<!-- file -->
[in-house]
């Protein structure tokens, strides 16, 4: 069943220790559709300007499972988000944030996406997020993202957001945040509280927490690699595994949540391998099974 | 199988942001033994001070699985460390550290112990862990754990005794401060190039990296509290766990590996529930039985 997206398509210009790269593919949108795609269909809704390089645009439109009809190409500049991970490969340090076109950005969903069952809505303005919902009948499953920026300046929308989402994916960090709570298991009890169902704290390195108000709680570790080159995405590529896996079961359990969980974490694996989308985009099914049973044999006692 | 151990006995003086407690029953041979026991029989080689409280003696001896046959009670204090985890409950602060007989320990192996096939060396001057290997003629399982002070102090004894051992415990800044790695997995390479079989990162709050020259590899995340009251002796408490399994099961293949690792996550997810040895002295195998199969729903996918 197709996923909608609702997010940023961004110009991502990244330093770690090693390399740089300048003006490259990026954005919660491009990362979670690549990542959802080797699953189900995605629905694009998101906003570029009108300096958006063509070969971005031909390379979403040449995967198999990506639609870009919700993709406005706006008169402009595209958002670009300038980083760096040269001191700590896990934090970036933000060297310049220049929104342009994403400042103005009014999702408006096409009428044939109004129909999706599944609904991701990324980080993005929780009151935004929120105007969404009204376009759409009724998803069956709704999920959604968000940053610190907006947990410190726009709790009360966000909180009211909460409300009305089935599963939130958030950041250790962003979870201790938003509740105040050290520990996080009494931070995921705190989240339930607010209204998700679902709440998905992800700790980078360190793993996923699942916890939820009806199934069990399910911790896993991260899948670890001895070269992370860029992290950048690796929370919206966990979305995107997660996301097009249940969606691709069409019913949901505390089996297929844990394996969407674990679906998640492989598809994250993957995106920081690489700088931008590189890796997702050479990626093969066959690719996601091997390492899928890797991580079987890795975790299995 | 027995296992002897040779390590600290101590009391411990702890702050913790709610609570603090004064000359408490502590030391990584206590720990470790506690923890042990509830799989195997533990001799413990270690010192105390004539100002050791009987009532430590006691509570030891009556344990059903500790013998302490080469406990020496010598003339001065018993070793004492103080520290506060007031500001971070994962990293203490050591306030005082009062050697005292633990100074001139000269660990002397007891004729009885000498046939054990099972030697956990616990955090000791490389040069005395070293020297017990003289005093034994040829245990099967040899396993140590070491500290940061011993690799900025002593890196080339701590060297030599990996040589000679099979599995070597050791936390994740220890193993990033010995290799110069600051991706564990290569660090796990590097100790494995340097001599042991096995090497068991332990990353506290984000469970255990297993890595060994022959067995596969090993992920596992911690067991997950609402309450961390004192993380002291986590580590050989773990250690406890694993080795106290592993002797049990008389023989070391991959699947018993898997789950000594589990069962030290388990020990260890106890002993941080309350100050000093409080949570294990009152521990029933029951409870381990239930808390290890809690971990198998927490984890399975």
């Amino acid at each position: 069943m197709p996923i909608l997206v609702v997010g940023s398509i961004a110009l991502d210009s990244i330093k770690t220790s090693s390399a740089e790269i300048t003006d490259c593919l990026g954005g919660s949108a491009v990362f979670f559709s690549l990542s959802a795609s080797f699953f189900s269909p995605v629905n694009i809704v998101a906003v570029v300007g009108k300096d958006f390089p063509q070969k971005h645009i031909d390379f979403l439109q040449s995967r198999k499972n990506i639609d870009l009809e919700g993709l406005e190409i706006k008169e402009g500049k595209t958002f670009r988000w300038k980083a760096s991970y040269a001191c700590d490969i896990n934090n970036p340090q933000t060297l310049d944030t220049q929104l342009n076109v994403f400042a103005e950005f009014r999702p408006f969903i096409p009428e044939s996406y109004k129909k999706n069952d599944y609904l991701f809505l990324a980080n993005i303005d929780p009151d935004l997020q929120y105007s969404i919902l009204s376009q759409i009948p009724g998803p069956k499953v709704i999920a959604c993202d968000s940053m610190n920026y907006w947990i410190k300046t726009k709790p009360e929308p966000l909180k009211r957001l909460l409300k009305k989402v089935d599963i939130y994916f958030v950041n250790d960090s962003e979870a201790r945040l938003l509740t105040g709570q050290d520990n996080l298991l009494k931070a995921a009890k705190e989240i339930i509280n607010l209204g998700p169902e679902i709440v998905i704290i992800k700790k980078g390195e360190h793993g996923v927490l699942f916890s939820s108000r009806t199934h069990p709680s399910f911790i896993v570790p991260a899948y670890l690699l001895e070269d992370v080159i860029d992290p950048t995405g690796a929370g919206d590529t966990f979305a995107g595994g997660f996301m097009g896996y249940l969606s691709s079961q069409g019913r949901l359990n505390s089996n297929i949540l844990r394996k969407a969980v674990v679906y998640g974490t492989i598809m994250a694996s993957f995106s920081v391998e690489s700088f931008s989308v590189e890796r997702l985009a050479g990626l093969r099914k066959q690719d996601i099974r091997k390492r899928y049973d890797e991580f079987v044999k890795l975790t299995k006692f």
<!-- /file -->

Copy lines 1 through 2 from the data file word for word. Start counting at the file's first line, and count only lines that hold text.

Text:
[in-house]
């Protein structure tokens, strides 16, 4: 069943220790559709300007499972988000944030996406997020993202957001945040509280927490690699595994949540391998099974 | 199988942001033994001070699985460390550290112990862990754990005794401060190039990296509290766990590996529930039985 997206398509210009790269593919949108795609269909809704390089645009439109009809190409500049991970490969340090076109950005969903069952809505303005919902009948499953920026300046929308989402994916960090709570298991009890169902704290390195108000709680570790080159995405590529896996079961359990969980974490694996989308985009099914049973044999006692 | 151990006995003086407690029953041979026991029989080689409280003696001896046959009670204090985890409950602060007989320990192996096939060396001057290997003629399982002070102090004894051992415990800044790695997995390479079989990162709050020259590899995340009251002796408490399994099961293949690792996550997810040895002295195998199969729903996918 197709996923909608609702997010940023961004110009991502990244330093770690090693390399740089300048003006490259990026954005919660491009990362979670690549990542959802080797699953189900995605629905694009998101906003570029009108300096958006063509070969971005031909390379979403040449995967198999990506639609870009919700993709406005706006008169402009595209958002670009300038980083760096040269001191700590896990934090970036933000060297310049220049929104342009994403400042103005009014999702408006096409009428044939109004129909999706599944609904991701990324980080993005929780009151935004929120105007969404009204376009759409009724998803069956709704999920959604968000940053610190907006947990410190726009709790009360966000909180009211909460409300009305089935599963939130958030950041250790962003979870201790938003509740105040050290520990996080009494931070995921705190989240339930607010209204998700679902709440998905992800700790980078360190793993996923699942916890939820009806199934069990399910911790896993991260899948670890001895070269992370860029992290950048690796929370919206966990979305995107997660996301097009249940969606691709069409019913949901505390089996297929844990394996969407674990679906998640492989598809994250993957995106920081690489700088931008590189890796997702050479990626093969066959690719996601091997390492899928890797991580079987890795975790299995 | 027995296992002897040779390590600290101590009391411990702890702050913790709610609570603090004064000359408490502590030391990584206590720990470790506690923890042990509830799989195997533990001799413990270690010192105390004539100002050791009987009532430590006691509570030891009556344990059903500790013998302490080469406990020496010598003339001065018993070793004492103080520290506060007031500001971070994962990293203490050591306030005082009062050697005292633990100074001139000269660990002397007891004729009885000498046939054990099972030697956990616990955090000791490389040069005395070293020297017990003289005093034994040829245990099967040899396993140590070491500290940061011993690799900025002593890196080339701590060297030599990996040589000679099979599995070597050791936390994740220890193993990033010995290799110069600051991706564990290569660090796990590097100790494995340097001599042991096995090497068991332990990353506290984000469970255990297993890595060994022959067995596969090993992920596992911690067991997950609402309450961390004192993380002291986590580590050989773990250690406890694993080795106290592993002797049990008389023989070391991959699947018993898997789950000594589990069962030290388990020990260890106890002993941080309350100050000093409080949570294990009152521990029933029951409870381990239930808390290890809690971990198998927490984890399975």